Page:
Transition Brockville archive

Tag : Food security (126)

Master gardener tip of the month

MGOC Trowel Talk / November 2017

My veggie garden hasn’t been tilled for four years and the soil is very rich and healthy. When I started gardening, I was taught that rototilling or double-digging a garden was the way to get organic matter mixed in and to ensure light, friable soil. Today’s science tells us that turning over the soil is actually bad for it. The mycorrhizal fungi and micro-organisms that make the nutrients and trace elements available to the plants are in that top layer of soil. If we constantly work the soil, we are disturbing those organisms – in effect, we are burying them and cutting off their air supply. New ones will colonize but instead of having a continuous, dynamic, healthy soil, you are constantly starting over.

[ FULL ARTICLE ]

How climate change is already costing you money

TVO / Patrick Metzger / 01 November 2017

It’s been understood for decades that greenhouse gases, produced largely by humanity’s infatuation with fossil fuels, are heating up the planet. However, in spite of 2017’s startling tally of hurricanes, wildfires, and other weather disasters, there remains a widespread misperception — exacerbated by poor media coverage of the climate change connection — that we’re facing a relatively minor problem that won’t hit hard for years, if ever.

This idea is wrong for all kinds of reasons, some of them profoundly alarming. However, even for those so far insulated from the worst of climate-related catastrophe, climate change is already hitting us where it counts — our wallet.

[ FULL ARTICLE ]

Bringing local food into the sharing economy

Cornwall Standard-Freeholder / Todd Hambleton / 19 October 2017

There’s a food revolution going on, and several dozen guests at a first-time seminar on Thursday were finding out ways to get more deeply involved in it.

The Sprouting New Connections: Scaling Up event was hosted by All Things Food/Bouffe 360, in partnership with several organizations.

Talking about the sharing economy and the role technology is playing in it, keynote speaker Marcia Woods, CEO and co-founder of Barrie-based Fresh Spoke, told the gathering “it’s bloody well time we take advantage of this opportunity and apply it to local food.”

Fresh Spoke, which has an Eastern Ontario regional ambassador, says it’s reinventing the supply chain and giving local producers a new way to get food orders where they need to go, providing a marketplace platform that connects people with local producers and simplifies the order, payment and delivery process for buyers and sellers.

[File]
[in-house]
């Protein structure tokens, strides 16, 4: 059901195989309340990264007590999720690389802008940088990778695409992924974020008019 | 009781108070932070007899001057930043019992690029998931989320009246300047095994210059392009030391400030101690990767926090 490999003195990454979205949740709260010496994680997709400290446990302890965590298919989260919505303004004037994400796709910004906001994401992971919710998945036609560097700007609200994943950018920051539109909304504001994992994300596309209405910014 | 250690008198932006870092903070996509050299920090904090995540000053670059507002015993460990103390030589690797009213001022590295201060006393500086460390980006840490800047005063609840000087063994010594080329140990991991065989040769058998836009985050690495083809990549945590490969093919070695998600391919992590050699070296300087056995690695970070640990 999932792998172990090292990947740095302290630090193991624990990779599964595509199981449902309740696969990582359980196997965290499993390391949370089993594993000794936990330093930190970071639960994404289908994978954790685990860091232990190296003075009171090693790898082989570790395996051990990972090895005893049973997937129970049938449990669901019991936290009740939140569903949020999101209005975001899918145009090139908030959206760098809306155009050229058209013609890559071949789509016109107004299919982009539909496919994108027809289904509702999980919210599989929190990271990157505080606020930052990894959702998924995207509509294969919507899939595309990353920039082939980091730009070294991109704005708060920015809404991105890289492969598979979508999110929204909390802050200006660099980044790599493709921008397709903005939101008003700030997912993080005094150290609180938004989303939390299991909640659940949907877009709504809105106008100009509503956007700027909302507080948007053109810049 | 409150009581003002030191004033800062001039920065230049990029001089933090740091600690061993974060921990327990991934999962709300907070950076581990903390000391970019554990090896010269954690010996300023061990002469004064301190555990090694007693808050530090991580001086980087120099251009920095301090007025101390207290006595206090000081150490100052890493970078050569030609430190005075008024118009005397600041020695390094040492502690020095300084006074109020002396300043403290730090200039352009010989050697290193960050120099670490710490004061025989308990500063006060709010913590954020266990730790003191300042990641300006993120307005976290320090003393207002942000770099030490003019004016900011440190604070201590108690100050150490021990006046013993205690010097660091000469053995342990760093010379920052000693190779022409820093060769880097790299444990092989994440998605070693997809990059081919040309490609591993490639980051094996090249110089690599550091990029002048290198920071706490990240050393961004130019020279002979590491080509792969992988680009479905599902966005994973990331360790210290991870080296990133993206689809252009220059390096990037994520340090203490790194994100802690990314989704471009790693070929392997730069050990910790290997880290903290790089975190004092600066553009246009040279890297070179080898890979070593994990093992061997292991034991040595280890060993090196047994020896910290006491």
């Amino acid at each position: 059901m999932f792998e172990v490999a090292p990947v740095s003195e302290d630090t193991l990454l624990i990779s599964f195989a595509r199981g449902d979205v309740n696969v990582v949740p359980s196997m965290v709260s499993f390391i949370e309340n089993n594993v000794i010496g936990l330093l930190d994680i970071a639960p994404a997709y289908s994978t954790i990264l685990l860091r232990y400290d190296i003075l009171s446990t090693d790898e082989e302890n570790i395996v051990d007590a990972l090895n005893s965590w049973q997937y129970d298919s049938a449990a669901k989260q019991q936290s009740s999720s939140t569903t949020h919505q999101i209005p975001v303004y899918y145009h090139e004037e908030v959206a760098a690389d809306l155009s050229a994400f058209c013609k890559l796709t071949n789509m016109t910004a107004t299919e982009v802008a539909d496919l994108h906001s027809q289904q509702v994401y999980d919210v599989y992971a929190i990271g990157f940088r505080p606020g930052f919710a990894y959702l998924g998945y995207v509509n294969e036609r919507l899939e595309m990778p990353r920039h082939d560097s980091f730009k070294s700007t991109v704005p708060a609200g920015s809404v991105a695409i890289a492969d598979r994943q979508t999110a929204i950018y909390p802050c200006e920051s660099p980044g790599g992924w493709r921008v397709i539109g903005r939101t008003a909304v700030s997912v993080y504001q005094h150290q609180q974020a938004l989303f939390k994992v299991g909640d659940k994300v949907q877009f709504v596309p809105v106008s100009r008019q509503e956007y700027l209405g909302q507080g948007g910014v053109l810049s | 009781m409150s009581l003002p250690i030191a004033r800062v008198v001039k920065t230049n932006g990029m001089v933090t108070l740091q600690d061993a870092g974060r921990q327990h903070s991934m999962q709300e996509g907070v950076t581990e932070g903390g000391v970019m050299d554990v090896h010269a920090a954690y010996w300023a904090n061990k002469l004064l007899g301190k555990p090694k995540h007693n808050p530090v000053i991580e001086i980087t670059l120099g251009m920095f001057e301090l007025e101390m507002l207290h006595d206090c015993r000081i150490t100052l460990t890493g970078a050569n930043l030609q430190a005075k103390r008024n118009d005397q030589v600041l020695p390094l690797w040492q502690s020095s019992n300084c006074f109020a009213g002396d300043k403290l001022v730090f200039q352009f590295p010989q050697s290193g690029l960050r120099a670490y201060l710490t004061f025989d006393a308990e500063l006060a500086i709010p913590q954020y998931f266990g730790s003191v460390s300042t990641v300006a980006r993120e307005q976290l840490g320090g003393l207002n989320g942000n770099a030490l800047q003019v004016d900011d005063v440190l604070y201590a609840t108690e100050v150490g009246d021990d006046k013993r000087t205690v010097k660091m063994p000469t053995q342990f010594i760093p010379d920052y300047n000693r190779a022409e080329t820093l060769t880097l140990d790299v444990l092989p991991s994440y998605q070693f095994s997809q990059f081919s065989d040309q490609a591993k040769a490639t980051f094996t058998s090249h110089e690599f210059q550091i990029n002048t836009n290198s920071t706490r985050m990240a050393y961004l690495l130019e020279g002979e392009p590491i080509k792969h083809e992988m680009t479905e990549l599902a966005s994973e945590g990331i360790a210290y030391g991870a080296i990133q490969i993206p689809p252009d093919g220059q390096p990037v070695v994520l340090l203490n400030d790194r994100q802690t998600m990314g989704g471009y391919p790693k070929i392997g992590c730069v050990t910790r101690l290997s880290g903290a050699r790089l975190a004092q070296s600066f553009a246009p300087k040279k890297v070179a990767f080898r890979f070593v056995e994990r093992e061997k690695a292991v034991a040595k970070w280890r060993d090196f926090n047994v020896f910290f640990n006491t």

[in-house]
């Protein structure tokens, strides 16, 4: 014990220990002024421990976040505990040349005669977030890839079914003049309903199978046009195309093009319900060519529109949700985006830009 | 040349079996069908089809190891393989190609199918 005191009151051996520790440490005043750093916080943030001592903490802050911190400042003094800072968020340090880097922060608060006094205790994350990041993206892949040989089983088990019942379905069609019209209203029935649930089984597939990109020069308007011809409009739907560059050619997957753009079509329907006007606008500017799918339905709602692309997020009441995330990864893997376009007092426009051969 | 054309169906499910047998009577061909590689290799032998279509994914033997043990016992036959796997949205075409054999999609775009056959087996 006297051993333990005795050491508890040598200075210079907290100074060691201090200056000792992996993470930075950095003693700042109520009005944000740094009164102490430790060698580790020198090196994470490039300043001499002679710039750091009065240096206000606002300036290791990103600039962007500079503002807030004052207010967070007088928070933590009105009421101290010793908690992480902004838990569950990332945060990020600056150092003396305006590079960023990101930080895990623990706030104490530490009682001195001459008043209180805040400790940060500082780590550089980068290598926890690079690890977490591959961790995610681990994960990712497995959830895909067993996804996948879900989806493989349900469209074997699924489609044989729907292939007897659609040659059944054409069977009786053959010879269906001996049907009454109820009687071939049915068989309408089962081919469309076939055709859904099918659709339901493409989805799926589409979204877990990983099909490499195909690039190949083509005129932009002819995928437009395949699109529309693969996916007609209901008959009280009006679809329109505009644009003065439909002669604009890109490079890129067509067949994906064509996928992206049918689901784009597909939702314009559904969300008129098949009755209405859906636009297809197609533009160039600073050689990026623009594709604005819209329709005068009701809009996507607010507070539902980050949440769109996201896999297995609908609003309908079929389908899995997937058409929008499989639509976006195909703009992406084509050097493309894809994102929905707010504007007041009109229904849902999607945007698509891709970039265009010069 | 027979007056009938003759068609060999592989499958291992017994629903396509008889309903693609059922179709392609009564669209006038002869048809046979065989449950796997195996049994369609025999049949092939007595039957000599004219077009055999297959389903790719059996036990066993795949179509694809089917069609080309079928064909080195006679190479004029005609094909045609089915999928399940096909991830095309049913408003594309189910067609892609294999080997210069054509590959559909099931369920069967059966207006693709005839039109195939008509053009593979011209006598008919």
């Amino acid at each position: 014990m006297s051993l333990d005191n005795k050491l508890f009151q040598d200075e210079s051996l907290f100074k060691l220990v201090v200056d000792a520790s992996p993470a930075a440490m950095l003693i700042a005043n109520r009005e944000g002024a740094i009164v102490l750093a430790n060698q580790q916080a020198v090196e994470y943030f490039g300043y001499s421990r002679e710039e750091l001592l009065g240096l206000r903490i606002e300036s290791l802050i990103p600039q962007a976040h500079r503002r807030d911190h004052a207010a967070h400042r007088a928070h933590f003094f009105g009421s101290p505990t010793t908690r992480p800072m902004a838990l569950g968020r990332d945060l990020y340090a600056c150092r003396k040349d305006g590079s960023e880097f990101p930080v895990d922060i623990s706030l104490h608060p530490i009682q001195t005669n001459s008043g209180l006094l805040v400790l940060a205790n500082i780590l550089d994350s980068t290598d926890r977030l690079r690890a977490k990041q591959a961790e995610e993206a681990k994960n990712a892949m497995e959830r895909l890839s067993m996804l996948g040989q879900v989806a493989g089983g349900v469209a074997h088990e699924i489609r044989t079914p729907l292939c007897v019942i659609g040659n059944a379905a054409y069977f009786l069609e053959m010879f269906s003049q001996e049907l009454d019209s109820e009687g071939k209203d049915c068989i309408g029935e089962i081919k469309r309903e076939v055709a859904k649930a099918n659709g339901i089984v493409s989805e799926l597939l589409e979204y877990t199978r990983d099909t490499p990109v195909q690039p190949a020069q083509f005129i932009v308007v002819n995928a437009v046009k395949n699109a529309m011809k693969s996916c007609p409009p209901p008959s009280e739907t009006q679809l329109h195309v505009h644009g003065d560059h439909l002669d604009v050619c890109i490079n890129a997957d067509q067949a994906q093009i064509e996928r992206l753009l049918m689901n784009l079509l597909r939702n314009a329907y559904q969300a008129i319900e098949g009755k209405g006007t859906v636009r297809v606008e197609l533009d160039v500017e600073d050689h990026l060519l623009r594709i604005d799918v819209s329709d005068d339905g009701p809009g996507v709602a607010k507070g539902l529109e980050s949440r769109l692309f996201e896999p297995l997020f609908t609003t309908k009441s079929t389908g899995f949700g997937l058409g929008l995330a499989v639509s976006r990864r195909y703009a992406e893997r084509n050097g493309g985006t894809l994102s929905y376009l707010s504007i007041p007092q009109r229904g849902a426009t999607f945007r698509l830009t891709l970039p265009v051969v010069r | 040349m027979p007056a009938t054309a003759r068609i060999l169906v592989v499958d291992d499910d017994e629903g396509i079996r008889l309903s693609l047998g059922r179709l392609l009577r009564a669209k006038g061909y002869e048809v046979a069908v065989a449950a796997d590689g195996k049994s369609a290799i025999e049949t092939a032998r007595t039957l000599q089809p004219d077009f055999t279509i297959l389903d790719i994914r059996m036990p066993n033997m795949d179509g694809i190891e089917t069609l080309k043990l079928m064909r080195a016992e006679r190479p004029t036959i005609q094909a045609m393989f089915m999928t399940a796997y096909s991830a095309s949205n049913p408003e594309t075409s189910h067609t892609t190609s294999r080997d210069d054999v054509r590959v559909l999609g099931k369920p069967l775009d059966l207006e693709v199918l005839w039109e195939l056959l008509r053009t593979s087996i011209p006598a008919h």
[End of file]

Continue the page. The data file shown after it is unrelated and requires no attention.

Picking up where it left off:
[ FULL ARTICLE ]  [ EVENT RESOURCES ]

Home Food Preservation Headquarters

Mother Earth News

Stretching the shelf life of food can be as low-tech and hands-off (set trays in the sun to dry) or as elaborate and large-scale (a day devoted to pressure-canning summer’s bounty) as you’d like. No matter where you fall on that spectrum or whether you have surplus fruit from an ample orchard or a profusion of basil from a petite, potted herb garden, the information you need to safely and deliciously put by fresh food awaits here in our online Home Food Preservation Headquarters.

[ FULL ARTICLE ]

The great nutrient collapse

Politico / Geoff Johnson / 13 September 2017

“A higher concentration of carbon dioxide in our atmosphere would aid photosynthesis, which in turn contributes to increased plant growth,” the Texas Republican wrote. “This correlates to a greater volume of food production and better quality food.”

But as the zooplankton experiment showed, greater volume and better quality might not go hand-in-hand. In fact, they might be inversely linked. As best scientists can tell, this is what happens: Rising CO2 revs up photosynthesis, the process that helps plants transform sunlight to food. This makes plants grow, but it also leads them to pack in more carbohydrates like glucose at the expense of other nutrients that we depend on, like protein, iron and zinc.

[ FULL ARTICLE ]

Veggies n’ Fruit Community Boost Initiative awardees

Healthy Kids Community Challenge Leeds and Grenville / 7 July 2017

Healthy Kids Community Challenge Leeds and Grenville is pleased to announce awardees of the Veggies n’ Fruit Community Boost Initiative. The Veggies n’ Fruit Community Boost Initiative supports the third Healthy Kids Community Challenge theme, Choose to Boost Veggies and Fruit, and aims to create supportive environments for healthy eating.

Thirteen recipients across Leeds and Grenville have introduced programs that will make it easier for kids and families to choose vegetables and fruit with every meal and snack.

Find out what is happening in your community!

[ FULL ARTICLE ]

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The Transition Framework

Resilience is the ability of a system or community to withstand impacts from outside. An indicator is a good way of measuring that. Conventionally, the principal way of measuring a reducing carbon footprint is CO2 emissions. However, we firmly believe that cutting carbon while failing to build resilience is an insufficient response when you’re trying to address multiple shocks such as peak oil, climate change and the economic crisis together.

— Transition U.S.
TB Projects

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